‘The share of kidswear segment in the online sector is still small in India. But the trend is changing swiftly with the emergence of Indian kidswear brands.’
What is the overall size and growth of the market for kidswear in India? What share does it occupy in the online apparel segment? What challenges does selling kidswear online pose?
India is one of the most promising markets for apparel, owing to mushrooming economic activities and widening consumer base. The kidswear market in the country is worth US$ 10 billion, but it is still unorganised. Of late, due to the establishment of organised retail, we have witnessed increase in awareness for kidswear brands. The market is now growing at a compounded annual rate of 10 per cent and is likely to touch US$ 22 billion in 2023.
The share of kidswear segment in the online sector is still small in India. People prefer to buy offline for their little ones. But the trend is changing swiftly with the emergence of Indian kidswear brands. As of 2015, the sales of children’s wear through online portals was only 1 per cent of total kidswear sales. With the introduction of Firstcry and incorporation of kidswear on Myntra, Amazon and Flipkart, sales have increased.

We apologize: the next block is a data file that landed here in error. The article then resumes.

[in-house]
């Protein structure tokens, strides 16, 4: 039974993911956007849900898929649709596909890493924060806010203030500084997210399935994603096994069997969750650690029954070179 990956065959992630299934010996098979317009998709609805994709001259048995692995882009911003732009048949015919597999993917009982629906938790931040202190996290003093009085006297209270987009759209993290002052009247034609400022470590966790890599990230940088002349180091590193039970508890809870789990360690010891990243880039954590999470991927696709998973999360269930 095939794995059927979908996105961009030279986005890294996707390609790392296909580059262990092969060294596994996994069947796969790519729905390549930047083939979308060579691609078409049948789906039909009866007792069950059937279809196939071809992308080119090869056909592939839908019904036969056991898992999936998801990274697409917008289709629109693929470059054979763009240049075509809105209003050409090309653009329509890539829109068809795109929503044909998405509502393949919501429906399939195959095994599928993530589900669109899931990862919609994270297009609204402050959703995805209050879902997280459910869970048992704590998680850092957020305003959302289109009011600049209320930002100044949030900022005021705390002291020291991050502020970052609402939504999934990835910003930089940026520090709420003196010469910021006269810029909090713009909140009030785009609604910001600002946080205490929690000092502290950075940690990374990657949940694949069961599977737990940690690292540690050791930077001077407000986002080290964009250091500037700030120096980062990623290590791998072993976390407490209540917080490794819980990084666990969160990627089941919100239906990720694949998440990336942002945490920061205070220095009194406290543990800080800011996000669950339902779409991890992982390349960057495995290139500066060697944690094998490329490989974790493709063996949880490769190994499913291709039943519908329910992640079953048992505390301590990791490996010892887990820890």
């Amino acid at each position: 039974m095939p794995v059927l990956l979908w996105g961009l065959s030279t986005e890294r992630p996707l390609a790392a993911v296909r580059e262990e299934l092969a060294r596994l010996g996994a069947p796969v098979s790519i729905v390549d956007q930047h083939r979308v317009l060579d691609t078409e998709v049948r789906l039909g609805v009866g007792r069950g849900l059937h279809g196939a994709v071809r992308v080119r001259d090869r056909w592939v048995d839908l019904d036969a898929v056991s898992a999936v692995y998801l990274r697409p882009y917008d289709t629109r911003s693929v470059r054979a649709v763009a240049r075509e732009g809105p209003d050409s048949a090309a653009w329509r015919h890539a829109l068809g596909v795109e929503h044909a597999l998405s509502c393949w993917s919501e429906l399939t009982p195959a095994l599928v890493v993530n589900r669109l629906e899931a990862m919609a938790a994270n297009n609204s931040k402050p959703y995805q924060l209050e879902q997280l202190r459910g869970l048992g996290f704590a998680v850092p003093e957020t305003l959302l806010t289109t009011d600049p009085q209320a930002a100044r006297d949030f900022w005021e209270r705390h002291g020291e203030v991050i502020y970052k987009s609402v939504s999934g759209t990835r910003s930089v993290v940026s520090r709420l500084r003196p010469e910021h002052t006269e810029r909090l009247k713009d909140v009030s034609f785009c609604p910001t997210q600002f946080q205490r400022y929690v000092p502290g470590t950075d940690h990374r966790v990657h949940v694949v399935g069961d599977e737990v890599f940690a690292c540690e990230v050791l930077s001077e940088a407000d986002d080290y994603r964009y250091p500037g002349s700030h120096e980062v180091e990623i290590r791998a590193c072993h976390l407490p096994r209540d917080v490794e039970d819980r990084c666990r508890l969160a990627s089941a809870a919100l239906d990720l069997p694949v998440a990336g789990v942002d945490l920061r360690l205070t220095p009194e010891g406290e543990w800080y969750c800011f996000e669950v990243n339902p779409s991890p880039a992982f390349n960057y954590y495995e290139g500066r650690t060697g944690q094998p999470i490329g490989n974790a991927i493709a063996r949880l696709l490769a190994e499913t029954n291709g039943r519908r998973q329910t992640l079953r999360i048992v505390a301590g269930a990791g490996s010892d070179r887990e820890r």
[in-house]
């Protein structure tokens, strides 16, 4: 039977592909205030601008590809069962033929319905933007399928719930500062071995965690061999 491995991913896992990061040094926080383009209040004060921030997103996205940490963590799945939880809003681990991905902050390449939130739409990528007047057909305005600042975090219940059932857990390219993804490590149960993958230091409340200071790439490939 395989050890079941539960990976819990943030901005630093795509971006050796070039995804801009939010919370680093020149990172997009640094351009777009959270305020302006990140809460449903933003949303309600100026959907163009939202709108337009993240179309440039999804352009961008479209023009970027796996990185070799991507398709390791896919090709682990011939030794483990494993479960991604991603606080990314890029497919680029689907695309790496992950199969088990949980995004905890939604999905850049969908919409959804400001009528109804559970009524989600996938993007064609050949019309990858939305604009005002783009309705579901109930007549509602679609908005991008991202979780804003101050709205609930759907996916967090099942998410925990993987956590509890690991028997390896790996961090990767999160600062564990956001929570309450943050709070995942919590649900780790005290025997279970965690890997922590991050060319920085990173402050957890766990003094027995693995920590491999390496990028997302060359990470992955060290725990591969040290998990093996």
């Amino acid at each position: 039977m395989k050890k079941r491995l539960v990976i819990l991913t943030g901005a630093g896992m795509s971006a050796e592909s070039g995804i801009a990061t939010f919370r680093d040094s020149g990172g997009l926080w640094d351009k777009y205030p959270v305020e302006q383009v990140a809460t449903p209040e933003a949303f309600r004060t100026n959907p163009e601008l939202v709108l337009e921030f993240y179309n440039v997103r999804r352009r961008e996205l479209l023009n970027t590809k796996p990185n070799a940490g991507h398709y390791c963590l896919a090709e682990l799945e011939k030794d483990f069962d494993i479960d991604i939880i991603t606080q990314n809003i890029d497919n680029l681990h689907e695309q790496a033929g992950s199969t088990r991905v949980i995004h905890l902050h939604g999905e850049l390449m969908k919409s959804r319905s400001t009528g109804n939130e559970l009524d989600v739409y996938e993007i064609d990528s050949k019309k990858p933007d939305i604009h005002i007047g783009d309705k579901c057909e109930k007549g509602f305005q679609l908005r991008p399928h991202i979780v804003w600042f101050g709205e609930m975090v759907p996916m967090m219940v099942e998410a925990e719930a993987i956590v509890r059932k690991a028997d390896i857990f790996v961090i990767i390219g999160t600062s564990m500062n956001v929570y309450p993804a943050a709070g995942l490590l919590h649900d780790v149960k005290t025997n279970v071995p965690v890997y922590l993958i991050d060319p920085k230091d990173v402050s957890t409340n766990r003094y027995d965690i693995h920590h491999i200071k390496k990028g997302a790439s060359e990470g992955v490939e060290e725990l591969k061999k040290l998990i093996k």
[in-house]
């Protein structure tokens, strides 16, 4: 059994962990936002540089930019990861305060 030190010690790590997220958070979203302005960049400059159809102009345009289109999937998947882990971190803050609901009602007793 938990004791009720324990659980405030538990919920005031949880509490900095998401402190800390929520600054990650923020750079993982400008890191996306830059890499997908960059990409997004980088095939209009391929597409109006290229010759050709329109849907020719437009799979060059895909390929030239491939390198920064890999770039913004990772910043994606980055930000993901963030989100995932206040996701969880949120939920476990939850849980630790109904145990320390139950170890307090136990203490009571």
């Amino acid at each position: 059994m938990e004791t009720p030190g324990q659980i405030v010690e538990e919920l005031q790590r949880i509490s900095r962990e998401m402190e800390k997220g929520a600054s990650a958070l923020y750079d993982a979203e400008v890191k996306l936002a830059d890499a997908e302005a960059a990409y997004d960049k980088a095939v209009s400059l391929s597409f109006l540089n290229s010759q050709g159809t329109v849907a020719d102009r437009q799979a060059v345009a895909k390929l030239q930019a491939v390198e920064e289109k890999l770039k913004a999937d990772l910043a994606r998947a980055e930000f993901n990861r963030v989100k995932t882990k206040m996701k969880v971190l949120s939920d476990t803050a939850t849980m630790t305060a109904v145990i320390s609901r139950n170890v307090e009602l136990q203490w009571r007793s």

The market is getting competitive with time, as new players enter. The huge online platform offers more than required options. Earlier, the Indian market was majorly comprised international brands. Now, people like Indian brands too. Brands are focusing more on quality products with affordable and fashionable options. The market is also fragmented by age group. The 0-2 years category has mostly local brands but above the age group of 8 years, the market is evenly divided between local and international brands.
People in India are still going for the same pricing and styles to mom and pop shops, although they are not brand-conscious. These customers prefer to touch, feel and try the garment on their kids before buying them and the sizes and quality of the cloth differs with every brand.
Published on: 27/05/2016
DISCLAIMER: All views and opinions expressed in this column are solely of the interviewee, and they do not reflect in any way the opinion of Fibre2Fashion.com.